4. The group would need to be totally and unconditionally released. Since the people most likely to be interested in the new vision are likely to be some of the most committed in the church (either that, or they’ll be the people thought of as rebels!) the cost needs to be assessed, both in terms of finances and time. This factor is key. If the parent church leadership insists on staying in control, it will inhibit and eventually kill a missional track. Are you willing to lose your best people to this vision. (Hint: you can never outgive God!)
  5. Any new believers will probably never come to the parent legacy church. This is not a way of growing your church. It’s about the Kingdom. Are you willing to make an impact for the Kingdom even if your own church never sees any of the fruit.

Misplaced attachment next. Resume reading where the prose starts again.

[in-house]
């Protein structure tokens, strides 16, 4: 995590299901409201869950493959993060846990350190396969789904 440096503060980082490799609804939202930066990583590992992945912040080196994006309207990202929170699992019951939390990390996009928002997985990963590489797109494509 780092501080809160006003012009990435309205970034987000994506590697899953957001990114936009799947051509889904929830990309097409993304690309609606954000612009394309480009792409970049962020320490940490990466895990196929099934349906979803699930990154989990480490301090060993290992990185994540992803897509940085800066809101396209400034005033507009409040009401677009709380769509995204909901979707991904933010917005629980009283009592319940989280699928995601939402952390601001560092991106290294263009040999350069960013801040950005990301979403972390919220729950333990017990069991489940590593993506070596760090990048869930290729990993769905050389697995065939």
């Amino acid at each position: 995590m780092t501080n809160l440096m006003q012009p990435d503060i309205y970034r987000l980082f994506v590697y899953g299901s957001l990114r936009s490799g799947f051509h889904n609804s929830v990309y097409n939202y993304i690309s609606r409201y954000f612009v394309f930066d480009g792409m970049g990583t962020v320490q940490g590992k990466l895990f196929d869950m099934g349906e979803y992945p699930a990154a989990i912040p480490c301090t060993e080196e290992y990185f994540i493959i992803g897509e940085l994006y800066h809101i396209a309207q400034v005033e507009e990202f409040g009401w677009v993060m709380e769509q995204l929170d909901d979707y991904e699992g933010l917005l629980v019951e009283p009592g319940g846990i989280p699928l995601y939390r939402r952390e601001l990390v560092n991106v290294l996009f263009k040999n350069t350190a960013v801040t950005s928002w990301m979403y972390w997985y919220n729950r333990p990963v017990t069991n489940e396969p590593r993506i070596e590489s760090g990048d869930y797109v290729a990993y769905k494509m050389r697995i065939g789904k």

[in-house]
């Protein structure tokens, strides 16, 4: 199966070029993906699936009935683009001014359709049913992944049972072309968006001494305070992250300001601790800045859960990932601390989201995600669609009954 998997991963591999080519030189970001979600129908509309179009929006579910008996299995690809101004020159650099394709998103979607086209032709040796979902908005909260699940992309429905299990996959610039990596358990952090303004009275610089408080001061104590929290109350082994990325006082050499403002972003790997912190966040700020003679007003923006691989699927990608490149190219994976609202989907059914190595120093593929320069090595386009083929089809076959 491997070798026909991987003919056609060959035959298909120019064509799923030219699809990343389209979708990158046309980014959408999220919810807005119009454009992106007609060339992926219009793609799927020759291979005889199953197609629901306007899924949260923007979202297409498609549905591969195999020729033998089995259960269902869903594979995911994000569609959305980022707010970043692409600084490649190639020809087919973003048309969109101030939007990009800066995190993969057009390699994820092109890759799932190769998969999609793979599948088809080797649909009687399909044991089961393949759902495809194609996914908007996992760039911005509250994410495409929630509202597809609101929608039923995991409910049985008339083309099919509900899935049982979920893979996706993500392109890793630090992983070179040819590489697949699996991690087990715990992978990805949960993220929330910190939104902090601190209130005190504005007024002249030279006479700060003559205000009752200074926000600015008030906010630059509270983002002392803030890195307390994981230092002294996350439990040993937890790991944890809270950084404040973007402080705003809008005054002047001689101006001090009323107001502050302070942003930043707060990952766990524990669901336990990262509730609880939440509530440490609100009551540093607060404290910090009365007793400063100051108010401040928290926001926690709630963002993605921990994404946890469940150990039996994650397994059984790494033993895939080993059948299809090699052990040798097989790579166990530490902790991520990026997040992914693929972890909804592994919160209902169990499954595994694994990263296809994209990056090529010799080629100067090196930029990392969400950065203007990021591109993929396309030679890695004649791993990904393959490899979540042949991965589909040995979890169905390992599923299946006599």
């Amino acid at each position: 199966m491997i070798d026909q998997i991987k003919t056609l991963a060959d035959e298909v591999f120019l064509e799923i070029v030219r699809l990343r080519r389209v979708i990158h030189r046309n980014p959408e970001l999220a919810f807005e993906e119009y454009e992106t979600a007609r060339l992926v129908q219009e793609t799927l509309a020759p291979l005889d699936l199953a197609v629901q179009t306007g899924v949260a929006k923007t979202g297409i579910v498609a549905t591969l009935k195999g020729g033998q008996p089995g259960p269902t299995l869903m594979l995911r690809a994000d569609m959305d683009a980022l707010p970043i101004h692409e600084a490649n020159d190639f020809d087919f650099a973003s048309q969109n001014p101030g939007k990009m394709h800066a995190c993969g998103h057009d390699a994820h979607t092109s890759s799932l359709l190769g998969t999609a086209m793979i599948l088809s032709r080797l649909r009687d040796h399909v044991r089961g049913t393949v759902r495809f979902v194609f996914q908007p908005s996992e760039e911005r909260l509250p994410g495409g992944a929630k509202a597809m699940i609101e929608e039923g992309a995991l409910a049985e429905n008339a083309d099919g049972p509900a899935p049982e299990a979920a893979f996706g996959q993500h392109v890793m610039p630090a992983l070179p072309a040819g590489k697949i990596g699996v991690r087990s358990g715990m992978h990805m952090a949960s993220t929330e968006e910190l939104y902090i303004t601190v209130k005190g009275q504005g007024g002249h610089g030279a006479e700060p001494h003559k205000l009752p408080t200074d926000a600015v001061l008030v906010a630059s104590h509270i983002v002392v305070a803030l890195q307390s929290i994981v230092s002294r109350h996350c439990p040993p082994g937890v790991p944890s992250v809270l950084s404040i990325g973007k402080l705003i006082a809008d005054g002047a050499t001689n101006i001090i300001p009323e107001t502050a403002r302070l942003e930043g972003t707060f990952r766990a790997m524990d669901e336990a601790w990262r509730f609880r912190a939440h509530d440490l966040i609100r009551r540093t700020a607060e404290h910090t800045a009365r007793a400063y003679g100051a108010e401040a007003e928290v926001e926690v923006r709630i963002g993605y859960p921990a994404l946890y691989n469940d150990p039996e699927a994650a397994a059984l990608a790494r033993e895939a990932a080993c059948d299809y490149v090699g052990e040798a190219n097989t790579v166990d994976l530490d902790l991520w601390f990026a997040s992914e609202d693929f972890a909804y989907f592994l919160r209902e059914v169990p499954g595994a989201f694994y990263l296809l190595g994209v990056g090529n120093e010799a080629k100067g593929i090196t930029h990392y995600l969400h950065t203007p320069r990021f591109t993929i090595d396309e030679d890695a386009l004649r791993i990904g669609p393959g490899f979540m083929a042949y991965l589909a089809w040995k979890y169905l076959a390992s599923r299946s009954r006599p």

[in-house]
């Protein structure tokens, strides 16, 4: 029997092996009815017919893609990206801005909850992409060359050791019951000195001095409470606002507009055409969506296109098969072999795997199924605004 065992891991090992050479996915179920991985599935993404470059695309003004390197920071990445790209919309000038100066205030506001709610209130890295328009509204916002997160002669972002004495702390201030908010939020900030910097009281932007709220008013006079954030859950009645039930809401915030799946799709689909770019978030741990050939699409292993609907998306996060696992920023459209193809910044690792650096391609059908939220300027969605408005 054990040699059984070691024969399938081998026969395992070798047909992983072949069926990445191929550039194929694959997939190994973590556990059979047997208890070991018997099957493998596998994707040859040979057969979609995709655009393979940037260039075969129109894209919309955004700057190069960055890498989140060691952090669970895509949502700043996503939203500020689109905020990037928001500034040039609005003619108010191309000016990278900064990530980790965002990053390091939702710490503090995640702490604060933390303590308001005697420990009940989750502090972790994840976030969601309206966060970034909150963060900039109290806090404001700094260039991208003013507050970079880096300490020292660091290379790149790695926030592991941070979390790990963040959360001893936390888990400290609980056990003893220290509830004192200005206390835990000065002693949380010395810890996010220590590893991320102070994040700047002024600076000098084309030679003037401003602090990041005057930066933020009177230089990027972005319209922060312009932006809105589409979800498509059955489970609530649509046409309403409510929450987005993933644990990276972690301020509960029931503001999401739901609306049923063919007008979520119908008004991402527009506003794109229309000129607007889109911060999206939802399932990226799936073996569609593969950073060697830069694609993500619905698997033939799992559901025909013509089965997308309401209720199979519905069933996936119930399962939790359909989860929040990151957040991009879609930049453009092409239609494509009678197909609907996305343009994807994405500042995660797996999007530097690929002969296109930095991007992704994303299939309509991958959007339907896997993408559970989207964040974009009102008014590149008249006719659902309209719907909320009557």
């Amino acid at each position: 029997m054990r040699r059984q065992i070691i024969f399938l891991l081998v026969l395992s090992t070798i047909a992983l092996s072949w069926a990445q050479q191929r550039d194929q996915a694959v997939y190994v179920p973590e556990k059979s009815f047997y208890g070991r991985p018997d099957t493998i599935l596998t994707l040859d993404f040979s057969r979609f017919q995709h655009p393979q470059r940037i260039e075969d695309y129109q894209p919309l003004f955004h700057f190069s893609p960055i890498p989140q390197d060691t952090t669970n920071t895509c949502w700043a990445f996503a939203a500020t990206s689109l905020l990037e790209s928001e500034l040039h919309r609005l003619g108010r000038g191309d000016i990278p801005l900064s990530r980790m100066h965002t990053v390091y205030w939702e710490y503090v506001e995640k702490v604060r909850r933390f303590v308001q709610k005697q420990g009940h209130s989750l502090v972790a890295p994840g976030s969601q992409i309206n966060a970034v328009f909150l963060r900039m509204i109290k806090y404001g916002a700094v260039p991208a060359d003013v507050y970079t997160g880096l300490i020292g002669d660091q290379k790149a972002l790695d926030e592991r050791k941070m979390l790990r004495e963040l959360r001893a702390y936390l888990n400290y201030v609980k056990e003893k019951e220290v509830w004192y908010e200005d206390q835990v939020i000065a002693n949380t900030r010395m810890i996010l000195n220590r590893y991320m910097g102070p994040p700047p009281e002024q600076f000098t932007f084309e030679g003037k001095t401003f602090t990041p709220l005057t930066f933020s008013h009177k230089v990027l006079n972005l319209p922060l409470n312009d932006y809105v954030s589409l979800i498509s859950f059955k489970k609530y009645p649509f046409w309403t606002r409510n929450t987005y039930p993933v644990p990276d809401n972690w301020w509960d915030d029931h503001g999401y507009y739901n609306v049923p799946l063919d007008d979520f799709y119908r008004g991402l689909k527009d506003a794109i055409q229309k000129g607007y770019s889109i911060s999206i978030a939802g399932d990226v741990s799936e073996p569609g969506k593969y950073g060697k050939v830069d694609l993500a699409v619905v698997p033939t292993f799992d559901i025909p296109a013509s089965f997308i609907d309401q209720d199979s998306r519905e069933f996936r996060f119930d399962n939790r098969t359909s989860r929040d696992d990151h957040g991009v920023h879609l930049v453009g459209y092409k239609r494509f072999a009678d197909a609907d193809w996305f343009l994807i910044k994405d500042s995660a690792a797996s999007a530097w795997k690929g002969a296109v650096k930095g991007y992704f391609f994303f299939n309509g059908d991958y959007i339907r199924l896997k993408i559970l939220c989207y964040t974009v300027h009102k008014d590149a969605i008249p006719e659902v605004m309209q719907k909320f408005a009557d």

What other important considerations can you think of?

One sad fact of transition you need to know

It’s a sad fact, but one that you need to face up front.

 

You will lose people.

When you transition from a legacy church to a network of simple churches, not everyone will come with you. For many, the legacy church has been their whole life, and when you suggest a paradigm shift as major as the one this entails, you are rocking their spiritual world. They’d rather find somewhere else where they feel safe and that meets their needs. Jesus said, “They will say the old wine is better.”

What should your reaction be?

I hear many stories where people say they feel betrayed, hurt and angry when others leave, or for those who are leaving, they feel rejected and ostracized.

Don’t let it be that way!